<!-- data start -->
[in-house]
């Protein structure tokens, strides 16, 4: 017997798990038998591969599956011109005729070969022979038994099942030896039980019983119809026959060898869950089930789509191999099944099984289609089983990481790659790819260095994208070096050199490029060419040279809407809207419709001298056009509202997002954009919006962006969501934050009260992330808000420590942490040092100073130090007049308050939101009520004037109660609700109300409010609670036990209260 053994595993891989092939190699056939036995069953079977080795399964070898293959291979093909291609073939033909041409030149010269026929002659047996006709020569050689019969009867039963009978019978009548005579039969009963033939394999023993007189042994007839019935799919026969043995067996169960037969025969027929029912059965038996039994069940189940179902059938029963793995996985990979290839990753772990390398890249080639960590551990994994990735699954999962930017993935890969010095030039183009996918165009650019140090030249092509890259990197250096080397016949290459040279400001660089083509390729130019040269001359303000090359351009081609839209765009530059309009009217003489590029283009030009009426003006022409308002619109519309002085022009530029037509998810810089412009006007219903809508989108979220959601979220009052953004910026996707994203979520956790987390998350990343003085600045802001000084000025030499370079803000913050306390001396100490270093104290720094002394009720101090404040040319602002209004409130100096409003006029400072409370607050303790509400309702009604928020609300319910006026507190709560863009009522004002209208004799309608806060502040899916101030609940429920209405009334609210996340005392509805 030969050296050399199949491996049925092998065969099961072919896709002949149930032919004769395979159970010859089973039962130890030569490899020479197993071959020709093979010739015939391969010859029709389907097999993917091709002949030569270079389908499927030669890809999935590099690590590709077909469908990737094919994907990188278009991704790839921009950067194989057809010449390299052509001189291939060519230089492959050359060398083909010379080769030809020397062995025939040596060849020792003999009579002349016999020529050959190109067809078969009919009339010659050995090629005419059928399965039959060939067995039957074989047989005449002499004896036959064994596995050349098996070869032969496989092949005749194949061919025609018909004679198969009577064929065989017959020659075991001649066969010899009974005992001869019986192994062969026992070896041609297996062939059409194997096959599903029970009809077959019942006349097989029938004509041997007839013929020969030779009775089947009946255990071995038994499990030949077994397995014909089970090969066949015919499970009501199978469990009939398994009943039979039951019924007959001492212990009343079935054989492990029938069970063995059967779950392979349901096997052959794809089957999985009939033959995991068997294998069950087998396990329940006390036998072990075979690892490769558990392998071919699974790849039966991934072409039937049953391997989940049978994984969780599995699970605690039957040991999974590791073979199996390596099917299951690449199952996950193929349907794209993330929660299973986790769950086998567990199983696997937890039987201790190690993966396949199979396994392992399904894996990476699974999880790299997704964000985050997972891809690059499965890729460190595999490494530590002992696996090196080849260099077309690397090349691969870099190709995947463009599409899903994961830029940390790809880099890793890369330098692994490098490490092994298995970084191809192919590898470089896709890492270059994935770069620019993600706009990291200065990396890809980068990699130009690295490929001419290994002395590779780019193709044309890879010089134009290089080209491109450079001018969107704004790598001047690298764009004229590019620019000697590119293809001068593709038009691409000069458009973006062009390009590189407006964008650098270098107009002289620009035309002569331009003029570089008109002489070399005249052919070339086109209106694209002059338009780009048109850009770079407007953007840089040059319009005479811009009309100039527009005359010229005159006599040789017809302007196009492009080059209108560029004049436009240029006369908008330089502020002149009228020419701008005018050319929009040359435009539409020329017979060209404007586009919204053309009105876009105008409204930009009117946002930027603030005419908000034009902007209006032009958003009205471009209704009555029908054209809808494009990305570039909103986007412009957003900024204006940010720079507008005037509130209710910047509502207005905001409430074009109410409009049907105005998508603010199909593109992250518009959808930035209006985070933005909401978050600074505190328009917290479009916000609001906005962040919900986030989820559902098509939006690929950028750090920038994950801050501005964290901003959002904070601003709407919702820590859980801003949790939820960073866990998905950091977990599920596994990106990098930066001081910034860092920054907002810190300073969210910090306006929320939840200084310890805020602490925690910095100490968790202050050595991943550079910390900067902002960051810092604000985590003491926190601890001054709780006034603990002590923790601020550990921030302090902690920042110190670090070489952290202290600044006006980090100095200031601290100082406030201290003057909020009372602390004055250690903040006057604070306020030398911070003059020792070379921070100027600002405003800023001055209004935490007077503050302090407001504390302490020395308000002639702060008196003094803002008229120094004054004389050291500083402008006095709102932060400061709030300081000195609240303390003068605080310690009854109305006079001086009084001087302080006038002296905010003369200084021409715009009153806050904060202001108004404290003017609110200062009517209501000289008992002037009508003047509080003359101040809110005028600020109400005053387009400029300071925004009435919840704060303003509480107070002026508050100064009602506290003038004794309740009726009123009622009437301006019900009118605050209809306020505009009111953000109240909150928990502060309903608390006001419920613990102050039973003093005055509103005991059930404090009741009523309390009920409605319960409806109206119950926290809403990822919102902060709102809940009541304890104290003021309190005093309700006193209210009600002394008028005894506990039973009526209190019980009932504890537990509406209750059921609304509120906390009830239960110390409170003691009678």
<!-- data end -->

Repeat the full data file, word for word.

[in-house]
């Protein structure tokens, strides 16, 4: 017997798990038998591969599956011109005729070969022979038994099942030896039980019983119809026959060898869950089930789509191999099944099984289609089983990481790659790819260095994208070096050199490029060419040279809407809207419709001298056009509202997002954009919006962006969501934050009260992330808000420590942490040092100073130090007049308050939101009520004037109660609700109300409010609670036990209260 053994595993891989092939190699056939036995069953079977080795399964070898293959291979093909291609073939033909041409030149010269026929002659047996006709020569050689019969009867039963009978019978009548005579039969009963033939394999023993007189042994007839019935799919026969043995067996169960037969025969027929029912059965038996039994069940189940179902059938029963793995996985990979290839990753772990390398890249080639960590551990994994990735699954999962930017993935890969010095030039183009996918165009650019140090030249092509890259990197250096080397016949290459040279400001660089083509390729130019040269001359303000090359351009081609839209765009530059309009009217003489590029283009030009009426003006022409308002619109519309002085022009530029037509998810810089412009006007219903809508989108979220959601979220009052953004910026996707994203979520956790987390998350990343003085600045802001000084000025030499370079803000913050306390001396100490270093104290720094002394009720101090404040040319602002209004409130100096409003006029400072409370607050303790509400309702009604928020609300319910006026507190709560863009009522004002209208004799309608806060502040899916101030609940429920209405009334609210996340005392509805 030969050296050399199949491996049925092998065969099961072919896709002949149930032919004769395979159970010859089973039962130890030569490899020479197993071959020709093979010739015939391969010859029709389907097999993917091709002949030569270079389908499927030669890809999935590099690590590709077909469908990737094919994907990188278009991704790839921009950067194989057809010449390299052509001189291939060519230089492959050359060398083909010379080769030809020397062995025939040596060849020792003999009579002349016999020529050959190109067809078969009919009339010659050995090629005419059928399965039959060939067995039957074989047989005449002499004896036959064994596995050349098996070869032969496989092949005749194949061919025609018909004679198969009577064929065989017959020659075991001649066969010899009974005992001869019986192994062969026992070896041609297996062939059409194997096959599903029970009809077959019942006349097989029938004509041997007839013929020969030779009775089947009946255990071995038994499990030949077994397995014909089970090969066949015919499970009501199978469990009939398994009943039979039951019924007959001492212990009343079935054989492990029938069970063995059967779950392979349901096997052959794809089957999985009939033959995991068997294998069950087998396990329940006390036998072990075979690892490769558990392998071919699974790849039966991934072409039937049953391997989940049978994984969780599995699970605690039957040991999974590791073979199996390596099917299951690449199952996950193929349907794209993330929660299973986790769950086998567990199983696997937890039987201790190690993966396949199979396994392992399904894996990476699974999880790299997704964000985050997972891809690059499965890729460190595999490494530590002992696996090196080849260099077309690397090349691969870099190709995947463009599409899903994961830029940390790809880099890793890369330098692994490098490490092994298995970084191809192919590898470089896709890492270059994935770069620019993600706009990291200065990396890809980068990699130009690295490929001419290994002395590779780019193709044309890879010089134009290089080209491109450079001018969107704004790598001047690298764009004229590019620019000697590119293809001068593709038009691409000069458009973006062009390009590189407006964008650098270098107009002289620009035309002569331009003029570089008109002489070399005249052919070339086109209106694209002059338009780009048109850009770079407007953007840089040059319009005479811009009309100039527009005359010229005159006599040789017809302007196009492009080059209108560029004049436009240029006369908008330089502020002149009228020419701008005018050319929009040359435009539409020329017979060209404007586009919204053309009105876009105008409204930009009117946002930027603030005419908000034009902007209006032009958003009205471009209704009555029908054209809808494009990305570039909103986007412009957003900024204006940010720079507008005037509130209710910047509502207005905001409430074009109410409009049907105005998508603010199909593109992250518009959808930035209006985070933005909401978050600074505190328009917290479009916000609001906005962040919900986030989820559902098509939006690929950028750090920038994950801050501005964290901003959002904070601003709407919702820590859980801003949790939820960073866990998905950091977990599920596994990106990098930066001081910034860092920054907002810190300073969210910090306006929320939840200084310890805020602490925690910095100490968790202050050595991943550079910390900067902002960051810092604000985590003491926190601890001054709780006034603990002590923790601020550990921030302090902690920042110190670090070489952290202290600044006006980090100095200031601290100082406030201290003057909020009372602390004055250690903040006057604070306020030398911070003059020792070379921070100027600002405003800023001055209004935490007077503050302090407001504390302490020395308000002639702060008196003094803002008229120094004054004389050291500083402008006095709102932060400061709030300081000195609240303390003068605080310690009854109305006079001086009084001087302080006038002296905010003369200084021409715009009153806050904060202001108004404290003017609110200062009517209501000289008992002037009508003047509080003359101040809110005028600020109400005053387009400029300071925004009435919840704060303003509480107070002026508050100064009602506290003038004794309740009726009123009622009437301006019900009118605050209809306020505009009111953000109240909150928990502060309903608390006001419920613990102050039973003093005055509103005991059930404090009741009523309390009920409605319960409806109206119950926290809403990822919102902060709102809940009541304890104290003021309190005093309700006193209210009600002394008028005894506990039973009526209190019980009932504890537990509406209750059921609304509120906390009830239960110390409170003691009678």